Other prominent Brexiteers like Andrea Leadsom, Dominic Raab and Esther McVey are also in the mix.
Among the prominent Remain MPs who has already formally announced his leadership intentions is Rory Stewart, who outlined his hopes for the country in an interview with the Daily Mail.
Amber Rudd and Sajid Javid are just two other prominent Remainers who could announce their own leadership ambitions.
Meanwhile, ITV News Political Editor Robert Peston tweeted that Sir Graham Brady, the chairman of the 1922 Committee, stood down as head of the group as he weighs up whether to run.
'Sad but necessary day': Politicians critique May's tenure
Jeremy Corbyn said Mrs May was "right to resign" and that she has only just "accepted what the country's known for months: she can't govern, and nor can her divided and disintegrating party".
He added: "Whoever becomes the new Tory leader must let the people decide our country’s future, through an immediate General Election."
Members of Mrs May's Cabinet were quick to issue statements about the incumbent Prime Minister, praising her bravery and resolve to try and break through the Brexit impasse.
Michael Gove, who previously said he would not resign from Mrs May's government, paid tribute to the PM.
He said he found the speech "moving", adding "all of us should spend today reflecting on everything she has done and giving her the gratitude she deserves".
He refused to outline if he would launch another bid to become Tory leader after he failed during in 2016.
Andrea Leadsom, who resigned from the Cabinet on Thursday following Theresa May's latest attempt to get her Withdrawal Agreement Bill through Parliament, tweeted: "A very dignified speech by @theresa--may. An illustration of her total commitment to country and duty. She did her utmost, and I wish her all the very best."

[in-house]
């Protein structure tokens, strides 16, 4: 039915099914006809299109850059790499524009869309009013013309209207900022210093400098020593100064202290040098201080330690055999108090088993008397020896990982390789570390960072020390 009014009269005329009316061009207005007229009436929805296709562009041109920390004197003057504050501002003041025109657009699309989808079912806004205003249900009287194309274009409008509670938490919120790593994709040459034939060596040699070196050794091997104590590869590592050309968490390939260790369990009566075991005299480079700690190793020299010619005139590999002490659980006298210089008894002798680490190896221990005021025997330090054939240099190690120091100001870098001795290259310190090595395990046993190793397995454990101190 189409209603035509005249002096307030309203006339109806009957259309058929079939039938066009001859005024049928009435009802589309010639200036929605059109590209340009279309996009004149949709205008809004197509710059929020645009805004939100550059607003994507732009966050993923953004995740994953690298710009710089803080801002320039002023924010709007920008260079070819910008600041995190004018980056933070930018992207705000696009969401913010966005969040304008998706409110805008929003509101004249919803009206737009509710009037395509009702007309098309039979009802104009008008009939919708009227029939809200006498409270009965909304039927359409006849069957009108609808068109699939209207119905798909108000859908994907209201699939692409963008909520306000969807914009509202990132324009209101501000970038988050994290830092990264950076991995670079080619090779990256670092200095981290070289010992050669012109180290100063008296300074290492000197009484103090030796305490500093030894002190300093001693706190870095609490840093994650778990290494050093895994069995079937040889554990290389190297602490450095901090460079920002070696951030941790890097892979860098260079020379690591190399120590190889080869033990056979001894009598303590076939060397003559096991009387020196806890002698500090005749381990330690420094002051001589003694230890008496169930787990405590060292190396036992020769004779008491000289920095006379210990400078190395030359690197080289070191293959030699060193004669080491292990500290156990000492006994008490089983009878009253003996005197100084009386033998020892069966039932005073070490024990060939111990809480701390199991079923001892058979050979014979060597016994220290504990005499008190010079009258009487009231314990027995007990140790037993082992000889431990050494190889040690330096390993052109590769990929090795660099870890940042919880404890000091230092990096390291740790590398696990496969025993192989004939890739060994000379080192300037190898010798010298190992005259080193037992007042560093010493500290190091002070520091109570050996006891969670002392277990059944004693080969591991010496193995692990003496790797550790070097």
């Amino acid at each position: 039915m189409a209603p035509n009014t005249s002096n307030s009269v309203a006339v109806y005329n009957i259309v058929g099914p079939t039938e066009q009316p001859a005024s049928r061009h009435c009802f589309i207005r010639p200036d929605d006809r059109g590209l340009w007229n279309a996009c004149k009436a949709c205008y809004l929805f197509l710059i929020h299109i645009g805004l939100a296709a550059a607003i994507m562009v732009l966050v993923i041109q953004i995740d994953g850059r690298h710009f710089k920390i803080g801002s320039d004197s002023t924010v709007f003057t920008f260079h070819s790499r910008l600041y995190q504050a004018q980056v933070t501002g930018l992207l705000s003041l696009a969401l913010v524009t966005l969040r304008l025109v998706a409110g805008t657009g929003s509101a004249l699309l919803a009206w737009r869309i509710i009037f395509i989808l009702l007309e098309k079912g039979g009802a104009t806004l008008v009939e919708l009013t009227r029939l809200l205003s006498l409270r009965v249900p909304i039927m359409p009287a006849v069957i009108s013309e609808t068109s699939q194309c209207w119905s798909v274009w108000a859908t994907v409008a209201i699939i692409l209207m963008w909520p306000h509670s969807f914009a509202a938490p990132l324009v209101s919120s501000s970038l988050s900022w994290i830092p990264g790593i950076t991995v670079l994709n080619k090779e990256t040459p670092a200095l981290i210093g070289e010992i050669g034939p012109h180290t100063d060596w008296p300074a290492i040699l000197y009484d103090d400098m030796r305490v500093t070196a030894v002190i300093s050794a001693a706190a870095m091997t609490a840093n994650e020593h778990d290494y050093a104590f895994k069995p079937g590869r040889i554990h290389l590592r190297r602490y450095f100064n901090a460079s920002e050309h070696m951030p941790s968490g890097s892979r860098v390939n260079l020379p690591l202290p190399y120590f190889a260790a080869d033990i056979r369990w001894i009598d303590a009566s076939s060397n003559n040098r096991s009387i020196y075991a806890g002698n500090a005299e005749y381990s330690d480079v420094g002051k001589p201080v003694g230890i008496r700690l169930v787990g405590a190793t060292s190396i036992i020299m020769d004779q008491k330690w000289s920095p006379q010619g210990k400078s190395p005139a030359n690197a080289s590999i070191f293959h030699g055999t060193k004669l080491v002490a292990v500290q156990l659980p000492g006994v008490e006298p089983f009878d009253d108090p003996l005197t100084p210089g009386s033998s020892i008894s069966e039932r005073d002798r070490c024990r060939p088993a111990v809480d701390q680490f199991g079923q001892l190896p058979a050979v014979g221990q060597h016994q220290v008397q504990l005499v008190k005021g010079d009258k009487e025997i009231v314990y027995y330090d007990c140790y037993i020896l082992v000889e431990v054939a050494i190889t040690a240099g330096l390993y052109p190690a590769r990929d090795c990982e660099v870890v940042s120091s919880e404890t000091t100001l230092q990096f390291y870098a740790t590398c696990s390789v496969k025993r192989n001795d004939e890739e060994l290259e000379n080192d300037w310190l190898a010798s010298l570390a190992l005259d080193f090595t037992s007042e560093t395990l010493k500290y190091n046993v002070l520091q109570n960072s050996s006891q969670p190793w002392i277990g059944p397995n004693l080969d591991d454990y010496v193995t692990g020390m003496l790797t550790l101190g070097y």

Work and Pensions Secretary Amber Rudd tweeted: "The Prime Minister has shown great courage. She is a public servant who did all she could to bring Brexit to a resolution.
"Her sense of duty is something everyone should admire and aspire to."
Across the pond president Donald Trump echoed her sentiment by offering his condolences for "strong" Mrs May.
He told reporters: "I feel badly for Theresa, I like her very much. She's a good woman, she worked very hard, she's very strong."
Former prime minister David Cameron said he was "desperately sorry for Theresa".
Speaking from outside his Oxfordshire home, he said Mrs May worked "incredibly hard" as a "dedicated public servant".
Mr Cameron believes Mrs May's premiership will be remembered for its strong economic record, high employment but also the "huge difficulties" she inherited with steering the country through it's exit from the European Union.
A number of backbenchers, many of whom did not support Mrs May's Brexit proposals, also paid tribute to her service.
Brexiteer and deputy chairman of the European Research Group Steve Baker said it was a "sad but necessary day".
Former Foreign Secretary Boris Johnson also thanked her and said it was now the time to deliver on Brexit.
"Thank you for your stoical service to our country and the Conservative Party. It is now time to follow her urgings: to come together and deliver Brexit."
Opposition leaders paid tribute to Mrs May, but urged for Brexit to be taken in a different direction after multiple Brexit deals had been rejected by parliament.
Despite differing views on Brexit, and in particular the Northern Ireland backstop, DUP leader Arlene Foster praised Mrs May's "sense of duty".
"It's no secret we had our differences, particularly over Brexit," Mrs Foster said.
"But I have never doubted Theresa May's sincerity or indeed her sense of duty to do what she felt was right for the nation.
"She was quite selfless in all of that and I think it's right that we acknowledge that today."